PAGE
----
On the Road to Elysium When fiction approaches fact

The 2013 movie Elysium depicts a dystopian future of unremitting, jarring poverty juxtaposed with serene, detached wealth. Literally detached: wealth resides in a lavishly equipped, lebensraum-furnished space station, high above an impoverished, exhausted Earth. The planet is only useful as a source of provision and maintenance for the space station; its fruits have been extracted … Continue readingOn the Road to Elysium When fiction approaches fact

Carrying the Water The Role of the Left in the Neoliberal Order

I am struck with disbelief with the apparently unlimited extent of their smug arrogance. It is these very men (and yes, they are mostly men!) who are singularly responsible for the mess we are in. Blair and Clinton in particular presided over the massive accumulation of debt, reckless deregulation and disproportionate and unbalanced boom in … Continue readingCarrying the Water The Role of the Left in the Neoliberal Order

Prospects for the US Economy

THE WORLD ECONOMY IN RÉSUMÉ In the previous post we outlined the structural condition of the world economy, and in particular the structural flaws it contains. The main flaw is the divorce between production and consumption. Prior to the establishment of this new macroeconomic structure, supply and demand were roughly in balance in the domestic … Continue reading “Prospects for the US Economy”

What This Election is Really All About

The Economics of the 2016 Election Cycle The current election cycle in the United States is like none other in recent memory. At least in terms of vitriol, it is no contest. But beyond the partisan slams back and forth lies a deeper fundamental reality which really lies at the heart of the contest. In … Continue reading “What This Election is Really All About”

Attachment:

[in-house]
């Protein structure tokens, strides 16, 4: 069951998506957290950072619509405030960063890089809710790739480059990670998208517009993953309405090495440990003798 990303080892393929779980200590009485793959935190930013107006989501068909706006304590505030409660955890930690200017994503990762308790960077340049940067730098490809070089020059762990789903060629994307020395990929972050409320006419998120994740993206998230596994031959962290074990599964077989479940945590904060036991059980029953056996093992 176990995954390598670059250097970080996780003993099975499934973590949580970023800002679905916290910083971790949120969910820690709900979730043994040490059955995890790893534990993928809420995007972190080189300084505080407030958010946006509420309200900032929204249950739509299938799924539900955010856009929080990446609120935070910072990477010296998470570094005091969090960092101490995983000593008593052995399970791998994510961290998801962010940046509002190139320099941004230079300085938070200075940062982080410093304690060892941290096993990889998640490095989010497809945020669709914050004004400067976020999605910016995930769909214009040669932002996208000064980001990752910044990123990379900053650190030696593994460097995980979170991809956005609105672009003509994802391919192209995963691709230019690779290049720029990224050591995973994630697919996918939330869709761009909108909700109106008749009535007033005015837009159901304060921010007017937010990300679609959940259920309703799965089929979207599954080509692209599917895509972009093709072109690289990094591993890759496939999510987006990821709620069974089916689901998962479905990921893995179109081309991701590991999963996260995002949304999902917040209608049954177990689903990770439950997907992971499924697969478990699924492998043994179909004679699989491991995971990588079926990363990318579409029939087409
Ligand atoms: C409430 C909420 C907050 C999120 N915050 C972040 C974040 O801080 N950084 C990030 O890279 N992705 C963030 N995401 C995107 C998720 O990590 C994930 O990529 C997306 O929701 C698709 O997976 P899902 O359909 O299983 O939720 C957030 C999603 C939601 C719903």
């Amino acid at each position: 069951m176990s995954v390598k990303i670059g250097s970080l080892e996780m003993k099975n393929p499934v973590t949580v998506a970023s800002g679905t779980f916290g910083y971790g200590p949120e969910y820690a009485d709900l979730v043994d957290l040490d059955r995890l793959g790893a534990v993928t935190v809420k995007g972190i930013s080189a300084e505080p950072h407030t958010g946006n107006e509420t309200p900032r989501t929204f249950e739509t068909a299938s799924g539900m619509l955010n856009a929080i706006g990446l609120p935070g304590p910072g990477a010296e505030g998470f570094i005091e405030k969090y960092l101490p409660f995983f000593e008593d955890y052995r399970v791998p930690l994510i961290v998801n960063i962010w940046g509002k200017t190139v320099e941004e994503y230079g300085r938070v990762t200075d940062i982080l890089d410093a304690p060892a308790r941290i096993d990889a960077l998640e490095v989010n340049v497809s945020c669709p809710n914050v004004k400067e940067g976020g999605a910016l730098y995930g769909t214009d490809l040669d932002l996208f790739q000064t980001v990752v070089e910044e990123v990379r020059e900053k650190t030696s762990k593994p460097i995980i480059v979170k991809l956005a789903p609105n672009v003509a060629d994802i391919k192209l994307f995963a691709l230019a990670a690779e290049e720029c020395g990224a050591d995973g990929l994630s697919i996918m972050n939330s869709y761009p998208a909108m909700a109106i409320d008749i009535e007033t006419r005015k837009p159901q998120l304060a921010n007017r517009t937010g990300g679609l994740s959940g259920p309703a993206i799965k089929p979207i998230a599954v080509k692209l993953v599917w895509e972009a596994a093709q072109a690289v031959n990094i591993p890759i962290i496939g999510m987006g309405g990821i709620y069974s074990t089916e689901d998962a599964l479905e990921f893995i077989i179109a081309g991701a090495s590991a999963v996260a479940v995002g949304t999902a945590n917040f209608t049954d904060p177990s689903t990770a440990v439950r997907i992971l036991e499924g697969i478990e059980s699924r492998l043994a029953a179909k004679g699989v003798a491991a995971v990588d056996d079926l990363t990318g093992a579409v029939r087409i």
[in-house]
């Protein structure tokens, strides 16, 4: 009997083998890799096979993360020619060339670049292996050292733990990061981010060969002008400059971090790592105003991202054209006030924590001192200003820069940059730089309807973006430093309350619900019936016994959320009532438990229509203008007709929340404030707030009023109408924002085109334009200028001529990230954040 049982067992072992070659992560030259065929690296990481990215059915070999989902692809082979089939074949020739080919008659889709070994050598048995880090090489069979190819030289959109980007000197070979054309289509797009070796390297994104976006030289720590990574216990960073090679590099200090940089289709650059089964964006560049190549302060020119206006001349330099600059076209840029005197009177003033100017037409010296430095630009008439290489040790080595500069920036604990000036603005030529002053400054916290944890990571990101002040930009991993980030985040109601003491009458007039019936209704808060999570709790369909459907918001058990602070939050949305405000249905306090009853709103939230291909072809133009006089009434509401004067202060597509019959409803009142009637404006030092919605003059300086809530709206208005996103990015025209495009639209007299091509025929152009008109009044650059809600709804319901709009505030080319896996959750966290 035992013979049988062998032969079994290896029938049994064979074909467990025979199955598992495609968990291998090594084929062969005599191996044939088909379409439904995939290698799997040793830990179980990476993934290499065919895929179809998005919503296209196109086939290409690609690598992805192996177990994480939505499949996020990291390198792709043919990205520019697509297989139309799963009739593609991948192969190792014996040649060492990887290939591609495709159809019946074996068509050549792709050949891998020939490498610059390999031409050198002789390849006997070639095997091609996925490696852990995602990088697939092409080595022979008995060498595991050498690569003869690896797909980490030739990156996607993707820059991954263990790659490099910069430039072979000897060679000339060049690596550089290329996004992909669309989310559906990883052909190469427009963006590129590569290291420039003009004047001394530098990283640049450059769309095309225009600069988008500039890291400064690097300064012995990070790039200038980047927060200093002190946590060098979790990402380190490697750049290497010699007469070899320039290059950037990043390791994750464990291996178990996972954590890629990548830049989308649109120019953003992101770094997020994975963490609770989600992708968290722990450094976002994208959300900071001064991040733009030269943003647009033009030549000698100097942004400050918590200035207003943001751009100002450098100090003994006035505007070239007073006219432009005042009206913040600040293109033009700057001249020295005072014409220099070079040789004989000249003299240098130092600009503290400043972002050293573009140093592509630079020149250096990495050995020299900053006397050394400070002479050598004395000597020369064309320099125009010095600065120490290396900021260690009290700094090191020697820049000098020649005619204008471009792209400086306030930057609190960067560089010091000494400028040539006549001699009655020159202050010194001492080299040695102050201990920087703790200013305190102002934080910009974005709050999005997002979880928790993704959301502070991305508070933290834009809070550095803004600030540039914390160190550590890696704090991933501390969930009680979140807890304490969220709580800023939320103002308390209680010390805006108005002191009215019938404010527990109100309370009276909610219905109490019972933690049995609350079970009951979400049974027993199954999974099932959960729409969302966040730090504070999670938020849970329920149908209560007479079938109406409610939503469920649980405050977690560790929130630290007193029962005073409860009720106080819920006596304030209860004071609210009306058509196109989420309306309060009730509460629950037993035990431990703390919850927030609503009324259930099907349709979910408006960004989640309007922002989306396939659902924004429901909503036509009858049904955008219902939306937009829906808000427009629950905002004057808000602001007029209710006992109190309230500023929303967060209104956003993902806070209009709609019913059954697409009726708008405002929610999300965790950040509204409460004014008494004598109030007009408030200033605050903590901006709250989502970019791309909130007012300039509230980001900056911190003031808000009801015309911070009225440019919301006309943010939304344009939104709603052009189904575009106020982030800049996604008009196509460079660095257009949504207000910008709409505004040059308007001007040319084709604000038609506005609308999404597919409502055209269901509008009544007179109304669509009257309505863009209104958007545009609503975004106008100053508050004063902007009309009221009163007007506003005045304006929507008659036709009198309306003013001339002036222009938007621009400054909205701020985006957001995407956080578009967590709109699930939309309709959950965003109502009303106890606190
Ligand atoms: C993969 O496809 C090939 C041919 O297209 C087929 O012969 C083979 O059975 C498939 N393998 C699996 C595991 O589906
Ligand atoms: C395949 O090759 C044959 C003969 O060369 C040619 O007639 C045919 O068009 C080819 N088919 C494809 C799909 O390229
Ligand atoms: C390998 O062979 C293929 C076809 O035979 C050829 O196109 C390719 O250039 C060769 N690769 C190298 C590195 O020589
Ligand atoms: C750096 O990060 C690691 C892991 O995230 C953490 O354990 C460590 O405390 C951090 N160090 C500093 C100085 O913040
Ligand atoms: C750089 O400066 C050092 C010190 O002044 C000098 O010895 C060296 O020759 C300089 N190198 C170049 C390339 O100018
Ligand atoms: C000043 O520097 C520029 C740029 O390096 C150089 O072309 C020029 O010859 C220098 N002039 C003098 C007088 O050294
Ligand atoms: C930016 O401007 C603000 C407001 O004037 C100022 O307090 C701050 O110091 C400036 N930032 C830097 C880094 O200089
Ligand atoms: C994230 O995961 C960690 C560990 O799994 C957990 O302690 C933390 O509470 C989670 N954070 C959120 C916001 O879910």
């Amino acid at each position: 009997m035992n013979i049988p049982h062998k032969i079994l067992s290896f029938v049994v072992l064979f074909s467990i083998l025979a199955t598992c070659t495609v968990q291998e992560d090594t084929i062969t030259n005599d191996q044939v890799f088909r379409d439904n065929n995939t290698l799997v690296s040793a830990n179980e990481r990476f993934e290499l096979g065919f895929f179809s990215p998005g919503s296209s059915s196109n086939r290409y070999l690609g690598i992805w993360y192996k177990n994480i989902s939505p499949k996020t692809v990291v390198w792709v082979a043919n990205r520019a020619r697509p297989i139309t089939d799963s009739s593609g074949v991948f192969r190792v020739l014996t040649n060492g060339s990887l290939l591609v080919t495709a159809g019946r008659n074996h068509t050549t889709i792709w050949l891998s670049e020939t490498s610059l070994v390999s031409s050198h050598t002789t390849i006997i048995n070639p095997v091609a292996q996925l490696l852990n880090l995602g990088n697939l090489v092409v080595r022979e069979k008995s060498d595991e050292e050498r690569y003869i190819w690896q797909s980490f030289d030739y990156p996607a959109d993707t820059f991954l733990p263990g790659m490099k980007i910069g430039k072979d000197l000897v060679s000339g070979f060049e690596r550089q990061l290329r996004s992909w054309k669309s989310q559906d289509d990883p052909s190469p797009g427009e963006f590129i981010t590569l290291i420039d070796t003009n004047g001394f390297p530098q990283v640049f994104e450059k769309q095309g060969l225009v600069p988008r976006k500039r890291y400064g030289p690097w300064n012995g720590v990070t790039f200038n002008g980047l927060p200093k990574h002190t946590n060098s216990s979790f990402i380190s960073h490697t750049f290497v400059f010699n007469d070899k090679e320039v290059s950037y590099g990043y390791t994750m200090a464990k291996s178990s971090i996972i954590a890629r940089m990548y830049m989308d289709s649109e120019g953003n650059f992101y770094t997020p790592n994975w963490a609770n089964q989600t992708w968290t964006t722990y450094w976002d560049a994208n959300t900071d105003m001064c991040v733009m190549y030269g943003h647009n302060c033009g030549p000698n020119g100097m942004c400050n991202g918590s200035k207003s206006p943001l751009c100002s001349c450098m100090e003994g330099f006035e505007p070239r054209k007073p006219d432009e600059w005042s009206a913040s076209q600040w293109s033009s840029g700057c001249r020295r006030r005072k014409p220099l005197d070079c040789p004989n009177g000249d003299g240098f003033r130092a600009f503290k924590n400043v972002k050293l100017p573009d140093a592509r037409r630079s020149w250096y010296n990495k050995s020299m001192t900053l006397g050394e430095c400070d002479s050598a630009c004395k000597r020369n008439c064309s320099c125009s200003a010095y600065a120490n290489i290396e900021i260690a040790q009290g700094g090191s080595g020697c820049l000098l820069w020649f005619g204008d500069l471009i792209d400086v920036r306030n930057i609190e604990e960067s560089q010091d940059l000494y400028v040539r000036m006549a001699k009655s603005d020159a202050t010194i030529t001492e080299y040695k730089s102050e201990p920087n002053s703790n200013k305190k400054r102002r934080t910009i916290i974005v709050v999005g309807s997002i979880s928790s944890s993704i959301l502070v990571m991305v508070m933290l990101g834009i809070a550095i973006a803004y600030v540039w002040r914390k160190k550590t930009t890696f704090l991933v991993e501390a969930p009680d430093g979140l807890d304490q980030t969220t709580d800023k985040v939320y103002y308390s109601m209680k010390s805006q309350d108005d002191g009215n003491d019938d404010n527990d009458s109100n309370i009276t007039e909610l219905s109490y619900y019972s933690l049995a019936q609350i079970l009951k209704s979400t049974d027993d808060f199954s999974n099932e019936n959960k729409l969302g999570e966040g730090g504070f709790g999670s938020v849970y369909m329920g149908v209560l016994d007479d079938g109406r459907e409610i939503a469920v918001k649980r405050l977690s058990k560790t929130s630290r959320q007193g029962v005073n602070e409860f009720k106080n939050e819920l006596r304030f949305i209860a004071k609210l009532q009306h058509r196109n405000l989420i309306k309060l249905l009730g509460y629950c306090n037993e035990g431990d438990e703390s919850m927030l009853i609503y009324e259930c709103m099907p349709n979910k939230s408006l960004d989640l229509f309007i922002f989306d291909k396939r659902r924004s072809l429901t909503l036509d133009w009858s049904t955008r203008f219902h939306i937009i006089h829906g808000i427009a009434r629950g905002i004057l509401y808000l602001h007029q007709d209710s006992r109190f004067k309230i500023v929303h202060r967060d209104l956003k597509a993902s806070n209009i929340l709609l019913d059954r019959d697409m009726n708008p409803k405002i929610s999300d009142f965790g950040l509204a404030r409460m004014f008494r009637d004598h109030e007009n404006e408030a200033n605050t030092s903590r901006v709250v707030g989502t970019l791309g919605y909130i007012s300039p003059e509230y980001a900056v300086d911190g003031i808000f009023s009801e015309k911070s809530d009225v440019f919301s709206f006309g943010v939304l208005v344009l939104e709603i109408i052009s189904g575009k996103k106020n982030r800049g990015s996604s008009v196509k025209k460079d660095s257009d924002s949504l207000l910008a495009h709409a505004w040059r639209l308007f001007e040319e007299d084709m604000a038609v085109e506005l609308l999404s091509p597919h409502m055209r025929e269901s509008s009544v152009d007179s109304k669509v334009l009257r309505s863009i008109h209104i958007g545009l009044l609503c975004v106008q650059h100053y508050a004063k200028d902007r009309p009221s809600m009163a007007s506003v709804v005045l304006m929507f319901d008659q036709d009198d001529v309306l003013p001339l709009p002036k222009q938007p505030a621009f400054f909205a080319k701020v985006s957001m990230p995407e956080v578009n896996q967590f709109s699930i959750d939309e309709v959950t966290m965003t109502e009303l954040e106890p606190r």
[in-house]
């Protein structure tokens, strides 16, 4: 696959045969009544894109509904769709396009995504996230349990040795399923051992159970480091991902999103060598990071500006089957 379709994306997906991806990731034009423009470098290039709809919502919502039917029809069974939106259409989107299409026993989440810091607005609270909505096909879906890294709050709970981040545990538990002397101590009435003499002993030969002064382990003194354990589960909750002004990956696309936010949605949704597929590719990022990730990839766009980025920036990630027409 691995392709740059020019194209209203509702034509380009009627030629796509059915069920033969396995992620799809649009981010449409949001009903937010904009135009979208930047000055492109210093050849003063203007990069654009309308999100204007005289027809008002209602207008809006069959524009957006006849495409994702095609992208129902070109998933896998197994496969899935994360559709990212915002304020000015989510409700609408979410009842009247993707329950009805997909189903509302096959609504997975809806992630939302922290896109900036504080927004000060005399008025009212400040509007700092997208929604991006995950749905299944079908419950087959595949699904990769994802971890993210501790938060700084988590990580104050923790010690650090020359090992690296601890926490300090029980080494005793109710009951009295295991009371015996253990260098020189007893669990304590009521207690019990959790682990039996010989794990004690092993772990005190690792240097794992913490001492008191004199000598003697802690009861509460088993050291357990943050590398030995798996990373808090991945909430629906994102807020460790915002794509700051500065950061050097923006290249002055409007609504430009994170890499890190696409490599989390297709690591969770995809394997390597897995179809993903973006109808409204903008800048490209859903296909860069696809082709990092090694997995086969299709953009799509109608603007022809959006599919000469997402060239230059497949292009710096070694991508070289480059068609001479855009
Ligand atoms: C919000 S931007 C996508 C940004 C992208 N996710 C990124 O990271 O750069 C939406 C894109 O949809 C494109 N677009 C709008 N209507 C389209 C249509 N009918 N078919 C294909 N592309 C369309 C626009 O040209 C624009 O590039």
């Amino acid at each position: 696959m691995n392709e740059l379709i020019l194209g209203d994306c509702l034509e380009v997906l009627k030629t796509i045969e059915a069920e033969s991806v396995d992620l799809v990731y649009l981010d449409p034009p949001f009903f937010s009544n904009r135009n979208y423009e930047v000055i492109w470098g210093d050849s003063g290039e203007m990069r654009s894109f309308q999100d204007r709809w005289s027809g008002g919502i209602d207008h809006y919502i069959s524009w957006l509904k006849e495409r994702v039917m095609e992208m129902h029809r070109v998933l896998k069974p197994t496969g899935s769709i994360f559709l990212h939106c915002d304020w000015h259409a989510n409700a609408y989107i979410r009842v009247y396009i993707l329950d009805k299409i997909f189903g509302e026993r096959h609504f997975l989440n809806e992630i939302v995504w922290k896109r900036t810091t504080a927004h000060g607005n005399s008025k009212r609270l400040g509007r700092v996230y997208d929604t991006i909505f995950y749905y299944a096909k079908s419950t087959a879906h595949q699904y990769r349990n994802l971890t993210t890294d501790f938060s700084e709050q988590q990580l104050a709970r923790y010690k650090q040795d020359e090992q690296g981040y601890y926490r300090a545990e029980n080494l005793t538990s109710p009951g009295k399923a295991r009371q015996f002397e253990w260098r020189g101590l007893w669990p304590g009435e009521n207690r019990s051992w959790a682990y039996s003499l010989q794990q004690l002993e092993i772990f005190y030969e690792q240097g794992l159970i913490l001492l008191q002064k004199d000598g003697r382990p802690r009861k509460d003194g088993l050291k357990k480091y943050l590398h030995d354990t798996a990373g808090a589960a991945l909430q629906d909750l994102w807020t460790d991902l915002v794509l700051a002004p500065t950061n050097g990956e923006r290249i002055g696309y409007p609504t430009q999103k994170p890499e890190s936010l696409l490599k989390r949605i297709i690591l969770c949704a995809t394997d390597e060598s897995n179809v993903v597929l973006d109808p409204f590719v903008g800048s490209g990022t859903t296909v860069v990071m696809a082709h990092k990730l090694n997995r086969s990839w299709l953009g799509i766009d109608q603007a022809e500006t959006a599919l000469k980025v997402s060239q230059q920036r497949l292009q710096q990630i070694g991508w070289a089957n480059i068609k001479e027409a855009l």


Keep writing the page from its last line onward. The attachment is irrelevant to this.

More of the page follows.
Pettis on Brexit

Michael Pettis is one contemporary economist whose blog is worth reading. His books The Volatility Machine and The Great Rebalancing are required reading for those who would understand the workings of international trade relations, currency movements, and financial markets. His comments regarding the recent “Brexit” vote by the UK’s electorate are worth delving into. “Last Friday’s … Continue reading “Pettis on Brexit”

Maggie’s Revenge

The British vote on June 23rd, 2016, to leave the European Union, is one of those events that will long be remembered. Yet there was another event involving Britain on the one hand and the European Union (then Community) on the other, that likewise came as a shock, and which likewise lives on in the … Continue reading “Maggie’s Revenge”

The Trouble with Exchange Rates

Do floating exchange rates work? By which we mean, do floating exchange rates bring countries, national economies, into equilibrium? Equilibrium here means that trade between countries is in balance. Thus, exports and imports of goods and services, although in constant fluctuation as economies progress along divergent paths, balance each other over time. With this we do … Continue reading “The Trouble with Exchange Rates”

Confessions of a Free Trade Advocate

Ever since I can remember I have been a proponent of free trade. It seemed the logical thing: why should the government restrict economic activity which in itself is legal and aboveboard? And when I began exploring economic theory, lo and behold, free trade was at the forefront of most every exposition. It was the … Continue reading “Confessions of a Free Trade Advocate”

National Economy?

At first glance the notion of a national economy would seem to be self-evident. After all, the lion’s share of economic data comes in the form of “national accounts,” which treat the nation as a self-contained economic entity, like a business. And the talk, when it comes to the economy, is always of how the … Continue reading “National Economy?”

Capitalism and the “Modern World System”

World system analysis was first developed in the early 1970s as an alternative to the traditional nation-state-oriented analysis of the global economy. In its initial form (which has since been expanded – even, significantly, to ancient Mesopotamia[1]) the focus was put on the modern world system, as evidenced by the title of the pioneering work … Continue reading “Capitalism and the “Modern World System””